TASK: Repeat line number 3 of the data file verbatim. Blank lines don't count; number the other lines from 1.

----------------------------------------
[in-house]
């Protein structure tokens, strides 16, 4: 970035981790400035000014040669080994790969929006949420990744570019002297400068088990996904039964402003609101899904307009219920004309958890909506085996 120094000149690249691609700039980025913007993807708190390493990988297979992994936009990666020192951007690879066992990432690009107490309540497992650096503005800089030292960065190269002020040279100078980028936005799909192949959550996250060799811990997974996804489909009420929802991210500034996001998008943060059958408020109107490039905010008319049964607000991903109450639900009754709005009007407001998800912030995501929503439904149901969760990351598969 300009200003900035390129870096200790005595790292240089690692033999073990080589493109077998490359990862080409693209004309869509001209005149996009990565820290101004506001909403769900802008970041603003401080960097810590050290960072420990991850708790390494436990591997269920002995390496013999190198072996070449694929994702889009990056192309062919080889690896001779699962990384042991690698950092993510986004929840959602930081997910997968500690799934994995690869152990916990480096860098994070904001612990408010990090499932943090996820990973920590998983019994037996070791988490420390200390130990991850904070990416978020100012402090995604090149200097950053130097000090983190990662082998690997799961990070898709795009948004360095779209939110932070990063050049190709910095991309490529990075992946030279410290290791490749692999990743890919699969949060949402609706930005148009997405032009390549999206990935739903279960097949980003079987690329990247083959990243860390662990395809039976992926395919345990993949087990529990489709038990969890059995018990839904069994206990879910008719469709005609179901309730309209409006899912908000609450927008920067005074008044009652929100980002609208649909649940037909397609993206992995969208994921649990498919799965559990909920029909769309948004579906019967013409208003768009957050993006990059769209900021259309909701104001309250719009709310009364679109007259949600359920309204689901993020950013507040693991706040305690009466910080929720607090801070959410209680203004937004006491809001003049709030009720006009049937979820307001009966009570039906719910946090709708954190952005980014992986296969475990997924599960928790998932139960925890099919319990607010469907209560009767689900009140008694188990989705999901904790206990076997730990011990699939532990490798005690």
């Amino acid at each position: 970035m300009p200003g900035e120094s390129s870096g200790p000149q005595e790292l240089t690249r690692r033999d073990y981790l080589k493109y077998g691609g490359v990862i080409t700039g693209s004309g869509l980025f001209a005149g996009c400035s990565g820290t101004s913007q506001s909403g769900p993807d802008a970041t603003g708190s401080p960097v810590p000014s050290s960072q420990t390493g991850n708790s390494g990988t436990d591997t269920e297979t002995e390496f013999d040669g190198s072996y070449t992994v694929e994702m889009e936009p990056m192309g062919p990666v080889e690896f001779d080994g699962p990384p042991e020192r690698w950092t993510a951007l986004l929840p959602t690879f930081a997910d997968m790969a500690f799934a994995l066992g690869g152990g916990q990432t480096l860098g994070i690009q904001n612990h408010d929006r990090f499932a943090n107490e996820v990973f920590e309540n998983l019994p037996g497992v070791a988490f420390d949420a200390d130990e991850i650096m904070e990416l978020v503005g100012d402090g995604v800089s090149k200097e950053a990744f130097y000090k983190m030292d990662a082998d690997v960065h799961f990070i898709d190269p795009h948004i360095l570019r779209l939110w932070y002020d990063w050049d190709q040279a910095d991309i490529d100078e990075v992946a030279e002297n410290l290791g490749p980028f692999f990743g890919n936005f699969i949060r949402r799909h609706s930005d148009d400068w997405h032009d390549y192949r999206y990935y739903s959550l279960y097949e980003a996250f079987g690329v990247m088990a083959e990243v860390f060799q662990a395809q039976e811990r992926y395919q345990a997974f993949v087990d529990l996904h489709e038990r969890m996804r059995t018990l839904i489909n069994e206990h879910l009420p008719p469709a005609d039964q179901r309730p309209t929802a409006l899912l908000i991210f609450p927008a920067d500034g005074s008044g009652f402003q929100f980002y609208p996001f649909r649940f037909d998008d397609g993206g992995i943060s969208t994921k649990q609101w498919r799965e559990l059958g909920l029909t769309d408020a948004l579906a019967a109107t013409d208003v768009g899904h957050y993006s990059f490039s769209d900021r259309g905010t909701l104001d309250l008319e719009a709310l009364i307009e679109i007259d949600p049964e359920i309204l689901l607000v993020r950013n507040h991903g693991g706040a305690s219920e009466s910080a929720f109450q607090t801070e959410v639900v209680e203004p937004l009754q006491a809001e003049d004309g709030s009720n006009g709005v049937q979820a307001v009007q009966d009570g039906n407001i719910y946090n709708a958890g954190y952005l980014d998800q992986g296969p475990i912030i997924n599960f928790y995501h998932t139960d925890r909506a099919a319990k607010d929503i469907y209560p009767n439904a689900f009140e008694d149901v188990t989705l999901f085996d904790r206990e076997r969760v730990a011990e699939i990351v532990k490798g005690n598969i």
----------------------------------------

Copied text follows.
């Amino acid at each position: 970035m300009p200003g900035e120094s390129s870096g200790p000149q005595e790292l240089t690249r690692r033999d073990y981790l080589k493109y077998g691609g490359v990862i080409t700039g693209s004309g869509l980025f001209a005149g996009c400035s990565g820290t101004s913007q506001s909403g769900p993807d802008a970041t603003g708190s401080p960097v810590p000014s050290s960072q420990t390493g991850n708790s390494g990988t436990d591997t269920e297979t002995e390496f013999d040669g190198s072996y070449t992994v694929e994702m889009e936009p990056m192309g062919p990666v080889e690896f001779d080994g699962p990384p042991e020192r690698w950092t993510a951007l986004l929840p959602t690879f930081a997910d997968m790969a500690f799934a994995l066992g690869g152990g916990q990432t480096l860098g994070i690009q904001n612990h408010d929006r990090f499932a943090n107490e996820v990973f920590e309540n998983l019994p037996g497992v070791a988490f420390d949420a200390d130990e991850i650096m904070e990416l978020v503005g100012d402090g995604v800089s090149k200097e950053a990744f130097y000090k983190m030292d990662a082998d690997v960065h799961f990070i898709d190269p795009h948004i360095l570019r779209l939110w932070y002020d990063w050049d190709q040279a910095d991309i490529d100078e990075v992946a030279e002297n410290l290791g490749p980028f692999f990743g890919n936005f699969i949060r949402r799909h609706s930005d148009d400068w997405h032009d390549y192949r999206y990935y739903s959550l279960y097949e980003a996250f079987g690329v990247m088990a083959e990243v860390f060799q662990a395809q039976e811990r992926y395919q345990a997974f993949v087990d529990l996904h489709e038990r969890m996804r059995t018990l839904i489909n069994e206990h879910l009420p008719p469709a005609d039964q179901r309730p309209t929802a409006l899912l908000i991210f609450p927008a920067d500034g005074s008044g009652f402003q929100f980002y609208p996001f649909r649940f037909d998008d397609g993206g992995i943060s969208t994921k649990q609101w498919r799965e559990l059958g909920l029909t769309d408020a948004l579906a019967a109107t013409d208003v768009g899904h957050y993006s990059f490039s769209d900021r259309g905010t909701l104001d309250l008319e719009a709310l009364i307009e679109i007259d949600p049964e359920i309204l689901l607000v993020r950013n507040h991903g693991g706040a305690s219920e009466s910080a929720f109450q607090t801070e959410v639900v209680e203004p937004l009754q006491a809001e003049d004309g709030s009720n006009g709005v049937q979820a307001v009007q009966d009570g039906n407001i719910y946090n709708a958890g954190y952005l980014d998800q992986g296969p475990i912030i997924n599960f928790y995501h998932t139960d925890r909506a099919a319990k607010d929503i469907y209560p009767n439904a689900f009140e008694d149901v188990t989705l999901f085996d904790r206990e076997r969760v730990a011990e699939i990351v532990k490798g005690n598969i």